• In Shah v. Comm’r, the 7th Cir. reviewed the terms of a settlement agreement between a taxpayer and the Service which contained a stipulation of facts, but did not contain a calculation of the deficiency in any applicable year.  The Tax Court provided an extension to calculation the amount outstanding.  No agreement could be made, and the Service petitioned the Court to accept its calculation.  Various additional extension were obtained, and the taxpayers went radio silence (apparently for health issues and inability to understand the IRS calculations).  The Tax Court then ordered the taxpayers to show cause why the IRS calculations should not be accepted, instead of providing a trial date.  The taxpayer objected due to IRS mistakes, but the Court accepted the IRS calculations somewhat because the taxpayers had not been cooperative.  The Seventh Circuit reversed, and held that the Tax Court was mistaken in enforcing the settlement, because there was not a settlement agreement to enforce.  The Seventh Circuit indicated that informal agreements may be enforceable, but the court may “not force a settlement agreement on parties where no settlement was intended”. See Manko v. Comm’r, 69 TCM 1636 (1995).  The 7th Circuit further stated that it was clear the taxpayers never agreed to the calculations (which the IRS acknowledged).  At that point, the Service could have moved for summary judgement, or notified the Tax Court that a hearing was required, not petitioned to accept the calculations.  Keith should have a post in the near future on another 7th Circuit case dealing with what amounts to a settlement, where the agreement was enforced.  Should be a nice contrast to this case.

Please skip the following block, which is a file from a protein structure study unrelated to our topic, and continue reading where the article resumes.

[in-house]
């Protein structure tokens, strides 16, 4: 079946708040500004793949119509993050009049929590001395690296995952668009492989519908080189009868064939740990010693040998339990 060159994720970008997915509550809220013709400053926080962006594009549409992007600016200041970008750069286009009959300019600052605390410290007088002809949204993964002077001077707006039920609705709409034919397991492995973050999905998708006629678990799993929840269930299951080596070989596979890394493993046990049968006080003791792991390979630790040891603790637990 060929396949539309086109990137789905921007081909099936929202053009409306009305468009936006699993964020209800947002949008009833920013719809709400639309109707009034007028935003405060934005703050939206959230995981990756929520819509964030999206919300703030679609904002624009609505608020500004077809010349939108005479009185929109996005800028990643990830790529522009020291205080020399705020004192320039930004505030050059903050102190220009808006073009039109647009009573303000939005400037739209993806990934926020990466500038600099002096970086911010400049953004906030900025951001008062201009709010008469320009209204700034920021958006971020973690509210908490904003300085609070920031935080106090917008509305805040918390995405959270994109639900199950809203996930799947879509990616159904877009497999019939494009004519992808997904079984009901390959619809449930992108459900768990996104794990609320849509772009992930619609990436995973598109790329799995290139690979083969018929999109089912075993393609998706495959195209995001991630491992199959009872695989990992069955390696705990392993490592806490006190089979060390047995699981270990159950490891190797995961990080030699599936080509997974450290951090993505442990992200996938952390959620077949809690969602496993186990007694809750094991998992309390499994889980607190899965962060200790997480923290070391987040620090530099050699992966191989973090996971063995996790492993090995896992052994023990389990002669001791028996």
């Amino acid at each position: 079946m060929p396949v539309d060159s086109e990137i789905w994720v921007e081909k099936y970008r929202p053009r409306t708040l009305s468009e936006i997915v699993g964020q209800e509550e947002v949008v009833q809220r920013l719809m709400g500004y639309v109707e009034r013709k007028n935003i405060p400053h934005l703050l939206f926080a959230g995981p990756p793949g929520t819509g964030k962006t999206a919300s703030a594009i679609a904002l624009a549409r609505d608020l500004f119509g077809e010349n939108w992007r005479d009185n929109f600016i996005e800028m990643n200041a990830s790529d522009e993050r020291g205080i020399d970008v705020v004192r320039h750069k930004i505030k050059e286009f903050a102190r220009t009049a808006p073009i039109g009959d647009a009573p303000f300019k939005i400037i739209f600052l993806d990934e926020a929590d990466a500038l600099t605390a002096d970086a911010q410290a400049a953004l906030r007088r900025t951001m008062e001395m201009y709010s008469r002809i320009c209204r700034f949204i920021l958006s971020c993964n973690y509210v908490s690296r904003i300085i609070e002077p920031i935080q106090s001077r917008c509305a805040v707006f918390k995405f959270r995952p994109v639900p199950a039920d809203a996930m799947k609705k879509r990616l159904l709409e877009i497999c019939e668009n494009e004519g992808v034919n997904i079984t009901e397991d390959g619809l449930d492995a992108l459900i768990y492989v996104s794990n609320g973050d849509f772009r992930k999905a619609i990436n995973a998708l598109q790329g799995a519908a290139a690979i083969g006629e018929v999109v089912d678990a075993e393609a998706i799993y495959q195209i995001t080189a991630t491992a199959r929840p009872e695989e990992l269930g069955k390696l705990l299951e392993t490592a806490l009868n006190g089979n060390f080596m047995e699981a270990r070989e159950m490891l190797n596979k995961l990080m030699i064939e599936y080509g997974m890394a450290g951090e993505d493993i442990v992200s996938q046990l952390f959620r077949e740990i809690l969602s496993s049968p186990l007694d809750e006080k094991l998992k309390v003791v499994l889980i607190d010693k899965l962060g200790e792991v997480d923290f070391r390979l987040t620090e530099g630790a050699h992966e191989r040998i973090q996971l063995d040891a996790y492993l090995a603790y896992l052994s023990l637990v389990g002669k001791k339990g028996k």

• The Service has issued a PLR on a taxpayer’s criminal restitution being deductible as ordinary and necessary business expenses under Section 162(a).  In the PLR, the taxpayer was employed by a company that was in the business of selling “Z”.    That sounds like a cool designer drug rich people took in the 80’s, but for the PLR that was just the letter they assigned to the product/service.  Taxpayer and company were prosecuted for the horrible thing they did, and taxpayer entered into two agreements with the US.  In a separate plea agreement, he pled to two crimes, which resulted in incarceration, probation, a fine, and a special assessment, but no restitution.  In a settlement agreement, taxpayer agreed to restitution in an amount determine by the court.  Section 162(f) disallows a deduction for any fine or similar penalty paid to the government in violation of the law, but other payments to the USofA can be deductible under Section 162(a) as an ordinary and necessary business expense.  The PLR has a fairly lengthy discussion of when restitution could be deductible, and, in this case, determined that it was payable in the ordinary course of business, and not penalty or other punishment for the crime that would preclude it under Section 162(f), as those were decided under the separate settlement agreement.  The restitution was simply a repayment of government costs.